Category Archives: verizon

Verizon’s Android Problem

With the release of the Motorola Droid and HTC Droid Incredible in early 2010 Verizon became the US leader in Android phones.  Later they came out with the Droid X, Droid 2, Droid Pro, and Samsung Fascinate to solidify their front-runner position.

But there’s a problem with how they are doing business now.  They are positioning themselves as PC makers have done, but with one major exception.  PC makers have a long history of installing “extra” software, what users have termed “crapware”, onto their PC’s – things like trial versions of antivirus.  But there has always been a way to uninstall it.

Now Verizon is trying the same trick, but without any uninstall option.  All Verizon Android phones come with a Blockbuster app and recently an update for the Droid X installed a trial version of Madden NFL 2011.  The kicker here is that these apps take up precious space on your phone and Verizon has ungraciously provided NO WAY to remove them.

I have not rooted my phone, but I have heard mixed messages regarding uninstalling these apps after rooting.  Some people have said it’s possible and some have said it isn’t.  But, rooting is complicated and certainly not for the casual user.

So Verizon finds themselves in a position where they really don’t want to be.  Yes, they are releasing the phones people want, but they are also angering their core users.  By not allowing any type of uninstall option they are going to drive away the base of users that has made the Android phones such a hit on their platform.  Really Verizon…Blockbuster?!  There may still be a user out there, but do you think the majority of your customers want this?  Do you think they want to pay $9.99 to get the full version of Madden?  Do you think Samsung Fascinate buyers want Bing for their search and maps as opposed to Google when they bought a  Google phone?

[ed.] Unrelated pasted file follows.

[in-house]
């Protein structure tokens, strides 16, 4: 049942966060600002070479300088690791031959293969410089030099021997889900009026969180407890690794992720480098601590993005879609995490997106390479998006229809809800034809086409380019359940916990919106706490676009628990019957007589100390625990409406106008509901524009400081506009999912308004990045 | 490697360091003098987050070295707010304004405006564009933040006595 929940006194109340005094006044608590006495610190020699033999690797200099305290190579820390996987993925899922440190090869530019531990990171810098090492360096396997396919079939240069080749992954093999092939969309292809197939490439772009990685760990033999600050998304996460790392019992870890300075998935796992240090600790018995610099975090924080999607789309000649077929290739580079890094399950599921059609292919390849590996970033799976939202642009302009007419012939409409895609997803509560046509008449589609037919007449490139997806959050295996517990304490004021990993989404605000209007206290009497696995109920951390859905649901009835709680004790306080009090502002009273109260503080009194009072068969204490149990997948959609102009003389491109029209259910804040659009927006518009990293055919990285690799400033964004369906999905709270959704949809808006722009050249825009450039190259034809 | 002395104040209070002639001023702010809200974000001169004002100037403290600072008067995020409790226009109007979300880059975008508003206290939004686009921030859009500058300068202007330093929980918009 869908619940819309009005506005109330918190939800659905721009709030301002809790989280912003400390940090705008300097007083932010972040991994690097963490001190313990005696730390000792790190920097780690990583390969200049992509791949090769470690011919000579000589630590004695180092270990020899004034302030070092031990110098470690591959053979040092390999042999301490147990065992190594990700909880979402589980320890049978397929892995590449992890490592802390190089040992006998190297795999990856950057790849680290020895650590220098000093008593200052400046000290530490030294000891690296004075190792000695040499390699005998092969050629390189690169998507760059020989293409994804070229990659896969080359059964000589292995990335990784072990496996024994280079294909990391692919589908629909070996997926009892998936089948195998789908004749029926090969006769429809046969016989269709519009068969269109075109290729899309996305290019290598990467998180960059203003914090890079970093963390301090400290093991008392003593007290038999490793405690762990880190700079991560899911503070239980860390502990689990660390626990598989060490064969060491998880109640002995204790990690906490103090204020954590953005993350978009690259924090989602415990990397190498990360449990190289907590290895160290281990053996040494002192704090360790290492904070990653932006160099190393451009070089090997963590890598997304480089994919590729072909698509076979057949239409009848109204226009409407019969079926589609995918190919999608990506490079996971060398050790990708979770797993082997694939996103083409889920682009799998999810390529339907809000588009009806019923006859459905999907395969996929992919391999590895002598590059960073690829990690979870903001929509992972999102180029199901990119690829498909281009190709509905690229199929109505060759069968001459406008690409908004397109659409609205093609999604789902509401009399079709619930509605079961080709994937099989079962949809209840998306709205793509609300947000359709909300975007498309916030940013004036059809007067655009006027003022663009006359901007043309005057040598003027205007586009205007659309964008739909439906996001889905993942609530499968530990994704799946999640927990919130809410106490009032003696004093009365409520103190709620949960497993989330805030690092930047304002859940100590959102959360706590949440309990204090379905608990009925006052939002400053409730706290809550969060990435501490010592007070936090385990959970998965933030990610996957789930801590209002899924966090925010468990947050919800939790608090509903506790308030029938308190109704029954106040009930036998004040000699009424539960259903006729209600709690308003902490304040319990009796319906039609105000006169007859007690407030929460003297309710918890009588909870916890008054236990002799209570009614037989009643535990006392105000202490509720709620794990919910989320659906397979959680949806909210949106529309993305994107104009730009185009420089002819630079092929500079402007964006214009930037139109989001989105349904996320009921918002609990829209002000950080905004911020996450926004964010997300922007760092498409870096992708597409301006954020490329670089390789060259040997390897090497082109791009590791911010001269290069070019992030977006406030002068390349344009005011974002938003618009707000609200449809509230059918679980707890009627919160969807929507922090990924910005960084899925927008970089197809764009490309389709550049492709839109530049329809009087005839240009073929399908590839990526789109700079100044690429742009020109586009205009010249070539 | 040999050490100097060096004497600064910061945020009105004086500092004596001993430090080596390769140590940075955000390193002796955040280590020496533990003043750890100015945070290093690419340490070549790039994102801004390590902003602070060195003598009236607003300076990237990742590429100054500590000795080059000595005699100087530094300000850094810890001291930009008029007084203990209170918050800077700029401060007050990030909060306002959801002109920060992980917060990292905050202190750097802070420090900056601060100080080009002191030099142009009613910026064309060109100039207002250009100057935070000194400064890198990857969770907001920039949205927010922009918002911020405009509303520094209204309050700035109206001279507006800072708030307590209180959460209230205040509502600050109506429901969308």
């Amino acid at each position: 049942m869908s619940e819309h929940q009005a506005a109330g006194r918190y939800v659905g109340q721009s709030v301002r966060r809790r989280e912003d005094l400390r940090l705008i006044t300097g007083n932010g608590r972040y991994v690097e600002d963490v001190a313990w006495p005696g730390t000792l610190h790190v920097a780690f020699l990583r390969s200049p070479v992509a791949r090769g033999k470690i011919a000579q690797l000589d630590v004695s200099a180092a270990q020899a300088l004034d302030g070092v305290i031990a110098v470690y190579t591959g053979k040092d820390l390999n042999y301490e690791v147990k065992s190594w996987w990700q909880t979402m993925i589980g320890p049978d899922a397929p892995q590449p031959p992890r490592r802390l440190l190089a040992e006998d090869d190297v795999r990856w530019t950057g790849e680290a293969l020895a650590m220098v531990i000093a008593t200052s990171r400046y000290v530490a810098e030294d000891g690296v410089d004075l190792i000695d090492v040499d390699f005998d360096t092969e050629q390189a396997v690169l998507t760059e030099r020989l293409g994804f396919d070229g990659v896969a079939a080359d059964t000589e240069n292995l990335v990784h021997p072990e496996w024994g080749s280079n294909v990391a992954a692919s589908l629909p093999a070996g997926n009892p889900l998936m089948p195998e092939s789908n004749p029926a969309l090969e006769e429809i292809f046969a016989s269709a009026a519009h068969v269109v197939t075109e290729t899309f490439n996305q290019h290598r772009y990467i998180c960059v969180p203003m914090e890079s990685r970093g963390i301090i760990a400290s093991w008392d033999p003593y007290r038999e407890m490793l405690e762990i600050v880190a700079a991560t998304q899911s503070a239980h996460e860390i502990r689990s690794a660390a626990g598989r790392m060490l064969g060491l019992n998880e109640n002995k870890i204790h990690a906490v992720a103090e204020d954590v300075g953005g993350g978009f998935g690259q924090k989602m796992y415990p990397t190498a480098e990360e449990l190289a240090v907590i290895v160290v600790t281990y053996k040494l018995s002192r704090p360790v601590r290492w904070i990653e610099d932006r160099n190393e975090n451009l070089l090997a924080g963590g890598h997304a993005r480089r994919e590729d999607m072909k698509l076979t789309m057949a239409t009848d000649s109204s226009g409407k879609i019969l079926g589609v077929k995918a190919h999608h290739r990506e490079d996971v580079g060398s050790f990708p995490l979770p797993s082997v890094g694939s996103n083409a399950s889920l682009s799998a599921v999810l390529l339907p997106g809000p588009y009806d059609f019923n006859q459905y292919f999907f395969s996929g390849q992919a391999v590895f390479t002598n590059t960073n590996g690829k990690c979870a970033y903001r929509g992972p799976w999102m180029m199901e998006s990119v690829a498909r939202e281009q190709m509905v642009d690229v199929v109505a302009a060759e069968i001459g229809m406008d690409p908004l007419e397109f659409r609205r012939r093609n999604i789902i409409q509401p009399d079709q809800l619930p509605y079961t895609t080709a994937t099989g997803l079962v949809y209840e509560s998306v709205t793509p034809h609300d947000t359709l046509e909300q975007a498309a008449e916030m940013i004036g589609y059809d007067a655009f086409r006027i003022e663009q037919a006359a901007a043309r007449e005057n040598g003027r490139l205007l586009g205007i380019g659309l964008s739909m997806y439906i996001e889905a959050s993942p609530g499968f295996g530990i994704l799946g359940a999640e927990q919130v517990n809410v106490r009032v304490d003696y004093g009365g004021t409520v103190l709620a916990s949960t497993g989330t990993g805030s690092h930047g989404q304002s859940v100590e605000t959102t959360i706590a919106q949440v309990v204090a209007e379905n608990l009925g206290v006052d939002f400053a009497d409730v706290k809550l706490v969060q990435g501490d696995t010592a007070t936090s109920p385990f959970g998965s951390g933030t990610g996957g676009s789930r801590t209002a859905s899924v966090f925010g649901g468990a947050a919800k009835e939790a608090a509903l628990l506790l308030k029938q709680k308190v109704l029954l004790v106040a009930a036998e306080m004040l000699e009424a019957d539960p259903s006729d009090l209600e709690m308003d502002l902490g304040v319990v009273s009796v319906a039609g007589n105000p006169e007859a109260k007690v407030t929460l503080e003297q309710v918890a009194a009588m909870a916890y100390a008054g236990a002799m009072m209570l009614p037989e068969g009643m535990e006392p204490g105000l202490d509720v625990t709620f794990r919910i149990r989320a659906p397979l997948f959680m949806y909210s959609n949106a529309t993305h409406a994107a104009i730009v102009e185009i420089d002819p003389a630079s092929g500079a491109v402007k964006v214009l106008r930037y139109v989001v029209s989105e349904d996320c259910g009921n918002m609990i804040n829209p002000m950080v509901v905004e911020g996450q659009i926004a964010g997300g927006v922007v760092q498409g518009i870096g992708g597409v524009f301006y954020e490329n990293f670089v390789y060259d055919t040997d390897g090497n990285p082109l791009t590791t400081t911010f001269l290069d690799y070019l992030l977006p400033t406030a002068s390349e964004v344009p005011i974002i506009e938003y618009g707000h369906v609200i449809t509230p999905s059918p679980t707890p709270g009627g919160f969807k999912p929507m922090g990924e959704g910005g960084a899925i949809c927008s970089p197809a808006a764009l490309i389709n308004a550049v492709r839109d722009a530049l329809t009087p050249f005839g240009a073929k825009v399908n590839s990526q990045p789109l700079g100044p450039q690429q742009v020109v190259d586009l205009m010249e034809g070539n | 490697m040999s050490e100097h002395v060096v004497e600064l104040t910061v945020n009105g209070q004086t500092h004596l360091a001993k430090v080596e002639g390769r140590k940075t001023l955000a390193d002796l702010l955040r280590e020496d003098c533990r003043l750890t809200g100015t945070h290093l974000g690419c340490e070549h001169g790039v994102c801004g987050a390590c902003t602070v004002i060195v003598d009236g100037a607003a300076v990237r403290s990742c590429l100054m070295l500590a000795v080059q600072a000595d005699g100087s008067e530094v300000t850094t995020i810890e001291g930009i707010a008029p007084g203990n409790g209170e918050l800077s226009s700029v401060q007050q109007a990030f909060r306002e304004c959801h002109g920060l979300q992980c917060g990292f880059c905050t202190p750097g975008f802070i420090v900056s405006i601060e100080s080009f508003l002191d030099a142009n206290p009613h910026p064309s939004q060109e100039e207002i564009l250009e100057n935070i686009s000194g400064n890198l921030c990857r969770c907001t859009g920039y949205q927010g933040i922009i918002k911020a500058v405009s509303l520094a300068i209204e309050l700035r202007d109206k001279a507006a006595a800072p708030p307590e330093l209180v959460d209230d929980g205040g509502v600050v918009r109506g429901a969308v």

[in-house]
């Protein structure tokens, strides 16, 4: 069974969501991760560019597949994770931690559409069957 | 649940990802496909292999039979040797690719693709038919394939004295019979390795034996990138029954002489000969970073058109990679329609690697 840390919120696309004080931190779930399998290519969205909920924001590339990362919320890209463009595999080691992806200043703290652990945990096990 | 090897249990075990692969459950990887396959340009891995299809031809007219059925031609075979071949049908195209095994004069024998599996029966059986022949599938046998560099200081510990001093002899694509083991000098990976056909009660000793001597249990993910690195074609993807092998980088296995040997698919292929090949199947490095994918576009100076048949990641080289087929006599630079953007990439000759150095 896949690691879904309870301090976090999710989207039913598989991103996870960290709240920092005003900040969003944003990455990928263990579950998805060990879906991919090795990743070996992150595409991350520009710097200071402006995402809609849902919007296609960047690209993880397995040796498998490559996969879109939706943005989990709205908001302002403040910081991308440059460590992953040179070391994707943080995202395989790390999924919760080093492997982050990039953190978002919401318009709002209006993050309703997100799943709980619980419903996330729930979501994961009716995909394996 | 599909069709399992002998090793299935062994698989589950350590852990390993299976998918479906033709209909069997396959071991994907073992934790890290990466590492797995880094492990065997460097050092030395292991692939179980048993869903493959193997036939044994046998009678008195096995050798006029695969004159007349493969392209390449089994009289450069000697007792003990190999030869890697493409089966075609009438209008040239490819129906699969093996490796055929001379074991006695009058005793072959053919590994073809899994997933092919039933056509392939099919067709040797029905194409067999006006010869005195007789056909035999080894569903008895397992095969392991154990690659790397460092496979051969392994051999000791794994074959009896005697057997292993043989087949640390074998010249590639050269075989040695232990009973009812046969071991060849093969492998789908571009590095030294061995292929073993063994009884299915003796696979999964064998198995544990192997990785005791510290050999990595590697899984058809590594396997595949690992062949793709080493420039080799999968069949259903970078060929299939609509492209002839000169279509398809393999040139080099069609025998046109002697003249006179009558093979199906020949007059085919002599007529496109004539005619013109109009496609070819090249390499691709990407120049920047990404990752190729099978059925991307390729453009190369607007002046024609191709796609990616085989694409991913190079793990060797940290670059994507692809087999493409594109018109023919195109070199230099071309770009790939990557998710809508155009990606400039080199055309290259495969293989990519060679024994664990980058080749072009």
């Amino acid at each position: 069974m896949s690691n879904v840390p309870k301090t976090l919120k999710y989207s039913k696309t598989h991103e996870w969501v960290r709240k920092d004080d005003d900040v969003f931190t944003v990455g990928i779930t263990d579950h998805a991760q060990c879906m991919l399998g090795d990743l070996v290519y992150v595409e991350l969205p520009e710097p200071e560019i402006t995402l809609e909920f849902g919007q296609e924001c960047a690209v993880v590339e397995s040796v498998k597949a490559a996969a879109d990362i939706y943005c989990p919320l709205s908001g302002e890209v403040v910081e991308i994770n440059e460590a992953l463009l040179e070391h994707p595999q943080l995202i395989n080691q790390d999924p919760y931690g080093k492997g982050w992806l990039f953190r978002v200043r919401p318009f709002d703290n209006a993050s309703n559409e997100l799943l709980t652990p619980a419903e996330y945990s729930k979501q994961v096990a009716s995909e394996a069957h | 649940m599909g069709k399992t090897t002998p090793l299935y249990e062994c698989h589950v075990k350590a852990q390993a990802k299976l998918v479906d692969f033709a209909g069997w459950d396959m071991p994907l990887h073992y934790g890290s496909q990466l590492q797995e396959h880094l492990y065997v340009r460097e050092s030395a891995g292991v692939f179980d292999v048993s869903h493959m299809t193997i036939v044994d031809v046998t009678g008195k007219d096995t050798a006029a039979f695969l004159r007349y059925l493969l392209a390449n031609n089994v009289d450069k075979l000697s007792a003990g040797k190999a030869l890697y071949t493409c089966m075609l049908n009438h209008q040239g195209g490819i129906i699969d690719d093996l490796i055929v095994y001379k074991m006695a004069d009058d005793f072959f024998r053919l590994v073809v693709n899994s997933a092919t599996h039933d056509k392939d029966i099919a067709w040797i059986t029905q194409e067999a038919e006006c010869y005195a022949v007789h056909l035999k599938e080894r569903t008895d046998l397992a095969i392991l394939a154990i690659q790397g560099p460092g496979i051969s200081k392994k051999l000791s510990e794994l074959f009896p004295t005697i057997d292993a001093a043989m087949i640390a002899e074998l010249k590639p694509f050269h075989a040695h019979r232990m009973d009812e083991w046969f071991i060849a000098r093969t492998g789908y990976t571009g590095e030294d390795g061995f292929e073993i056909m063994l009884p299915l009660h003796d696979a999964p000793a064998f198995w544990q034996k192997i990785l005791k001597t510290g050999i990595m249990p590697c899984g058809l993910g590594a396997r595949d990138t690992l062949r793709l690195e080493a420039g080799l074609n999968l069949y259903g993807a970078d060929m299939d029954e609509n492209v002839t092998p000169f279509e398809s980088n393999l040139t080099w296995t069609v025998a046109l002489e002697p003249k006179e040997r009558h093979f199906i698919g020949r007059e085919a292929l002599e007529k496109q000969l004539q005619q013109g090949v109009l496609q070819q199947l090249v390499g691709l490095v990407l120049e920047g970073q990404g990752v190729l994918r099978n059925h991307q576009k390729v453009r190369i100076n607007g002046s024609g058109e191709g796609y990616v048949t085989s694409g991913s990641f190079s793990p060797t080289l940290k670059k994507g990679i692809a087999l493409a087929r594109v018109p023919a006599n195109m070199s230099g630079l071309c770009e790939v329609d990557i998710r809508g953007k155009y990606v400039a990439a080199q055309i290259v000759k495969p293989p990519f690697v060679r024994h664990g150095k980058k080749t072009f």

No Verizon doesn’t think any of that.  What they are thinking is only about the dollars they can earn from these deals.  But those dollars go away when users go away.

The Verizon Refund Debacle

In case you missed the news yesterday and today, Verizon Wireless is refunding approximately $50 million to about 15 million of it’s wireless customers.  This stems from incorrect billing that the company did over the past few years.  In a statement posted to Verizon’s website they stated:

“We have addressed these issues to avoid unintended data charges in the future. … When we identify errors, we remedy them as quickly as possible.”

However, the FCC investigation into this is still ongoing.  According to FCC rep Michele Ellison:

“But questions remain as to why it took Verizon two years to reimburse its customers and why greater disclosure and other corrective actions did not come much, much sooner.”

The question still remains if the FCC will fine Verizon (Ellison did not rule that out).  They are still attempting to determine if Verizon “intentionally” charged a $1.99 per MB data charge to phones that did not have data plans.

Obviously the ramifications if Verizon was knowingly charging people for the data they didn’t use would be disastrous for the company.  At this point we can’t even speculate if that was the case, and honestly, we may never know.

But here’s what I do know.  I (and my wife and daughter) are Verizon Family Plan customers.  I have a smart phone and pay a $29.99 monthly data plan.  However, my wife and daughter do not have smart phones (they both the LG Cosmos).  My daughter just recently got her first phone so there has not been a problem with that, but my wife, periodically, over that past year or so noticed a data charge for her phone on our bill.  It wasn’t there every month, just a few times.  It usually ranged from $2-4.  A couple of times she called and inquired, but never got a satisfactory answer.  And, let’s face it, the charge was too small to put much effort into pursuing.

I can’t say that Verizon did this intentionally and I want to believe they didn’t because I really am happy with the service.  I can say that if I were going to set up a scam I would certainly think that billing a lot of people a little bit would be the best way to do it and not get noticed.  But that proves nothing.  I will withhold judgement and continue with our service with them.  But what I am a bit upset about is the settlement amount – between $2 and $6 per customer.  First, I have no idea how they have determined who the affected 15 million customers were and if we are even on the list.  Second, I calculated the total amount we were overcharged to be a good bit more than the refund that may be coming.  Granted it’s still a small amount of money, but it does leave a bit of a bad taste behind.

Amazon Kindle E-Books

Shortly after getting my HTC Evo phone, one of the initial apps I downloaded from the Android Marketplace was the Amazon Kindle app with the idea I’d probably check it out at some point. Weeks went by, and I pretty much ignored the app.